Sunday, 17 August 2008

Crime in translation

I’ve just received my copy of a book which rejoices in the title Zahada zamcheneho pokoje. This translates (pretty loosely, is my guess) as The Mammoth Book of Locked-Room Mysteries and Impossible Crimes, edited by Mike Ashley, which first appeared in 2000 and which features my story ‘Waiting for Godstow’(or, as it has now become, ‘Cekani na Godstowa.’)

It turns out that this a Czech translation – the first time that any of my fiction has appeared in that particular language (as far as I know that is; I once discovered, years after its appearance, a Japanese translation of one of my stories that I’d neither agreed to or been paid for.)

It’s a curious experience to see one’s work translated into a language that one doesn’t understand. Curious, but somehow rather pleasing. Of course, it’s impossible to judge whether the translator has done a good job; there’s certainly a chance that he or she may actually have improved upon the original.

There’s a long-running debate about whether the Crime Writers’ Association is right to have separated its Gold Dagger for the best crime novel of the year in English from the International Dagger for the best novel of the year in translation. I must admit that the issue doesn’t provoke the strong feelings in me that it provokes in some people on each side of the debate. I’ve seen some powerfully reasoned arguments on each side, and in truth I can see merit in both lines of thinking. But either way, I do think it is a good thing that the role of the translator is recognised.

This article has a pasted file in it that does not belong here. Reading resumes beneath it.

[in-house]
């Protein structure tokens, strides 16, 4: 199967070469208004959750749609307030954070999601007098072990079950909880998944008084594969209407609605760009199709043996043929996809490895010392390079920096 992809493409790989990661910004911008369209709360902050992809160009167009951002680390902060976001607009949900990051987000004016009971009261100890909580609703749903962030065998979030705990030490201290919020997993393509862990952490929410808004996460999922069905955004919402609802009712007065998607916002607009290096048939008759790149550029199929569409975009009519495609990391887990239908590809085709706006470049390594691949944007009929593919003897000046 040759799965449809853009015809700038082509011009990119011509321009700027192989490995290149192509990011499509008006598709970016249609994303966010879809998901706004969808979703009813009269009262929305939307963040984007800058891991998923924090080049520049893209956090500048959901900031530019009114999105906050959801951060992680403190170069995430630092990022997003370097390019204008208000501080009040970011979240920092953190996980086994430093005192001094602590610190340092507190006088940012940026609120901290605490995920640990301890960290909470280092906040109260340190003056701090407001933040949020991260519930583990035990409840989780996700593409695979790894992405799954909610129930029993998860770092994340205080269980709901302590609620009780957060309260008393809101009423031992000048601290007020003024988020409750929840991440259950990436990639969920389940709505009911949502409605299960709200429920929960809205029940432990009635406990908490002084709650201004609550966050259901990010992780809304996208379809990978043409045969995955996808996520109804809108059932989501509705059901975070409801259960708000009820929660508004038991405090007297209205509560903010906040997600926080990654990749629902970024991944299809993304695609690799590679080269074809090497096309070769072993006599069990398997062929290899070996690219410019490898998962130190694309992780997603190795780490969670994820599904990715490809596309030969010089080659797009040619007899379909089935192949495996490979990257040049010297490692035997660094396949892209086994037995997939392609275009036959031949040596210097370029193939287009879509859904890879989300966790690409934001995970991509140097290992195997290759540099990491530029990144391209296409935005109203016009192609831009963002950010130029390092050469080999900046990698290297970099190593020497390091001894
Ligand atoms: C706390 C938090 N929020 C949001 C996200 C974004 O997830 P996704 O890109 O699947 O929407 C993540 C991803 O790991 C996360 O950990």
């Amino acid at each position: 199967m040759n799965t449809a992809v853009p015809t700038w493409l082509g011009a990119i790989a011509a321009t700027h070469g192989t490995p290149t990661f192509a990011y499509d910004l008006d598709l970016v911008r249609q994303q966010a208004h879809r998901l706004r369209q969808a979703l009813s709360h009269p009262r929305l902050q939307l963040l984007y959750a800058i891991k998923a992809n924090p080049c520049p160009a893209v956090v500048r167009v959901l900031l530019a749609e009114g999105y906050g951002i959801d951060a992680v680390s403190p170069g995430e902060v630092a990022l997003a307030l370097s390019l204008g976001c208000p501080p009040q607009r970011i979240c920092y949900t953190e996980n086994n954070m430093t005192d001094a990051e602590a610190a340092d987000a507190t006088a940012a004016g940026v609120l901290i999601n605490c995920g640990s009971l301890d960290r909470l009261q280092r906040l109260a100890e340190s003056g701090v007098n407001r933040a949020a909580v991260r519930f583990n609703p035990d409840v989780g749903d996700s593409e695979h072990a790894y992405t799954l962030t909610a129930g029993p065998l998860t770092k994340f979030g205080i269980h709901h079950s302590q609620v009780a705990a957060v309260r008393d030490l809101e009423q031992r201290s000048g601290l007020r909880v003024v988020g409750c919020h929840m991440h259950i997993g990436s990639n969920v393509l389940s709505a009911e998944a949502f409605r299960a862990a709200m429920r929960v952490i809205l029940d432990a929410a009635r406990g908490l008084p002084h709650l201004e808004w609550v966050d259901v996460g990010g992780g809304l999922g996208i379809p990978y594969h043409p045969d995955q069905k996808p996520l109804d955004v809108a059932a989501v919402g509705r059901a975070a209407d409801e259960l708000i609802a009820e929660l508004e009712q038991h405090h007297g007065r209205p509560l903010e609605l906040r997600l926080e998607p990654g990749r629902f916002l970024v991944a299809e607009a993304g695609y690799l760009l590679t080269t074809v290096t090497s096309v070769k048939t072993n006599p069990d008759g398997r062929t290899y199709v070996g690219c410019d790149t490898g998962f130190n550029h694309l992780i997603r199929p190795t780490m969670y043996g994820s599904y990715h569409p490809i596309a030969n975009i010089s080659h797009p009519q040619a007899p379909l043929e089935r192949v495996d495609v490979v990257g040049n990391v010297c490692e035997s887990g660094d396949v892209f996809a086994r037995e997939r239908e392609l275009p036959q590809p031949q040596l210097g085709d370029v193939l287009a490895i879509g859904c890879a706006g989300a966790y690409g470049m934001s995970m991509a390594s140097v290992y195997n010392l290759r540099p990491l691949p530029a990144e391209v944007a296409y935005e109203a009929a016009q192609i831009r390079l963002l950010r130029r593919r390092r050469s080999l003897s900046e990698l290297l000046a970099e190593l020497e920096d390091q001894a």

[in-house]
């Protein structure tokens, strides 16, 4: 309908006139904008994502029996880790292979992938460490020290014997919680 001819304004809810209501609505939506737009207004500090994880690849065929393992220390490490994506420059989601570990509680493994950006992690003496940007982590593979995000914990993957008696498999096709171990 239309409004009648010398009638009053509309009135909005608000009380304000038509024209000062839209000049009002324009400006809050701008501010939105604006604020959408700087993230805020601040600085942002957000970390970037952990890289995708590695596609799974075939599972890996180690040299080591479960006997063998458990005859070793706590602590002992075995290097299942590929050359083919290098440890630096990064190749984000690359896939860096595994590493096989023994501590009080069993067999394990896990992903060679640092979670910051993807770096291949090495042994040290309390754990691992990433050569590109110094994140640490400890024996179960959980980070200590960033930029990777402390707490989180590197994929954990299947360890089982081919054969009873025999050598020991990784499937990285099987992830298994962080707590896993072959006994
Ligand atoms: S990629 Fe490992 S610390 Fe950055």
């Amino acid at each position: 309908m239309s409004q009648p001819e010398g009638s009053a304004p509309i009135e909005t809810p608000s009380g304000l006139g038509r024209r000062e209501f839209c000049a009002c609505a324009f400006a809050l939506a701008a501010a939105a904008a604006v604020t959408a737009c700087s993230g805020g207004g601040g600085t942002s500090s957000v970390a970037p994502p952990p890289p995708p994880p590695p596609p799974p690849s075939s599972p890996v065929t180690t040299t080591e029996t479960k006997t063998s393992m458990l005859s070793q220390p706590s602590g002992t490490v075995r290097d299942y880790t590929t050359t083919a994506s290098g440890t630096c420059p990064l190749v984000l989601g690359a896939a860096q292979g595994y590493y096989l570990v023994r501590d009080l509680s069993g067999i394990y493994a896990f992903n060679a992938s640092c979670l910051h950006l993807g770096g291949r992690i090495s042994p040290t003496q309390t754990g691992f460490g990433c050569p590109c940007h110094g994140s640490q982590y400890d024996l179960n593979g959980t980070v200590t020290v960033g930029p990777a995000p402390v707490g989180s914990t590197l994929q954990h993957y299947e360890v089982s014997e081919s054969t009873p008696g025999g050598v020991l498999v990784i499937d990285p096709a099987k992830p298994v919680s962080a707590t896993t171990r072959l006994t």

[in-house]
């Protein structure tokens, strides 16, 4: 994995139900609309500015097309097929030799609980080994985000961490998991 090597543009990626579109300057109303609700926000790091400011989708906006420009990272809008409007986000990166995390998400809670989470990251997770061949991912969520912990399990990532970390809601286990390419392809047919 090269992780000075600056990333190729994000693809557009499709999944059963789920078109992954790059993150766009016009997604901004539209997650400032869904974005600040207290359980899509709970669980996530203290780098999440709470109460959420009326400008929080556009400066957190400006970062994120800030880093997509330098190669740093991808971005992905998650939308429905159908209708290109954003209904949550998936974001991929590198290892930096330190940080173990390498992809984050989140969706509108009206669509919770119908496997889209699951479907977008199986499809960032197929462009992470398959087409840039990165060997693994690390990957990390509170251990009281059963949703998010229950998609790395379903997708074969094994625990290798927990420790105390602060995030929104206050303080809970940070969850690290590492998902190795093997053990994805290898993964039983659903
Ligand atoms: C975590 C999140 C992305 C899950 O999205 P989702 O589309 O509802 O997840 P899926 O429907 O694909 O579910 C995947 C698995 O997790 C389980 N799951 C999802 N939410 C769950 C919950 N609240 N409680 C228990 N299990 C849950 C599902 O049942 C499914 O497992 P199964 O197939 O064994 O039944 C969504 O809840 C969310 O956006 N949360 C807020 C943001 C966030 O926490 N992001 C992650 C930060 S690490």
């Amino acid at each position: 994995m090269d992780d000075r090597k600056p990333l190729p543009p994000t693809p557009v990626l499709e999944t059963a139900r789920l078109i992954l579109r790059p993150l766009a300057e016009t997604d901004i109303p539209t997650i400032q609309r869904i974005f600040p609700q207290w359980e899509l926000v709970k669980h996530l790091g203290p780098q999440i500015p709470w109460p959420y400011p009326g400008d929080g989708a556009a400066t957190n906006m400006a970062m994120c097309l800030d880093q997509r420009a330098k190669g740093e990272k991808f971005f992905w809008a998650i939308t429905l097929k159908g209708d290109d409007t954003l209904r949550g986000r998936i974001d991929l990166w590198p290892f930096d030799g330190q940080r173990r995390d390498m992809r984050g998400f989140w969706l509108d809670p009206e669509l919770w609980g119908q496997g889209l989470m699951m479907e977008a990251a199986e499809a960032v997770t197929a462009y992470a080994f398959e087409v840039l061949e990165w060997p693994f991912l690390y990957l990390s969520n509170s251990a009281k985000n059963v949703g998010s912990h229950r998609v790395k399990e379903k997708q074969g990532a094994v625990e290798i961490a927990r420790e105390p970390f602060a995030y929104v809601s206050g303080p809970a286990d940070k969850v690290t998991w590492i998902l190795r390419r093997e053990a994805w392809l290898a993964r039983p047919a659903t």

Philip said...

Congratulations on your Czech debut, Martin. The title of the collection translates as 'The Locked Room Mystery'.

I was myself uncertain about the separate dagger for translated novels until a few days ago, when it occurred to me that it might cause certain translators of crime fiction to make more of an effort. What inspired this thought was that, after reading with relish Helene Tursten's first novel, Detective Inspector Huss, in a superb translation by Steven Murray, I then read her next two, The Torso and The Glass Devil in translations by one Katarina E. Tucker. Ghastly, often literal translations, and, I have reason to suspect, done in haste. Tursten is superb, but by the time I'd come across my sixth "In a pedagogic way, Irene said..." and puzzled over "In a cosmopolitan way Irene lead Jonny across the road...", I was seriously thinking of throwing in the towel. And so, maybe the lure of a dagger will help to obviate this sort of disaster. And it is a disaster if first-rate works of any sort are put in the hands of third-rate translators or, of course, those who think that crime fiction does not require the same attention as 'literary' works.

Martin Edwards said...

Thanks for the translation, Philip, as well as the comment!
I do agree that Steven Murray is one of those good translators who deserves plenty of recogntion.

Jane Finnis said...

Congrats, Martin! My one and only piece of work translated into Czech (to date anyway) was also in one of Mike Ashley's anthologies, the Mammoth Book of Roman Whodunits. It's a great though slightly surreal feeling. They added the suffix "ova" to all the female contributors' names, which made me glad I'm not called Jane Fall, or even Jane Legge...

Martin Edwards said...

Hi Jane. It's impressive how widely translated Mike's anthologies are.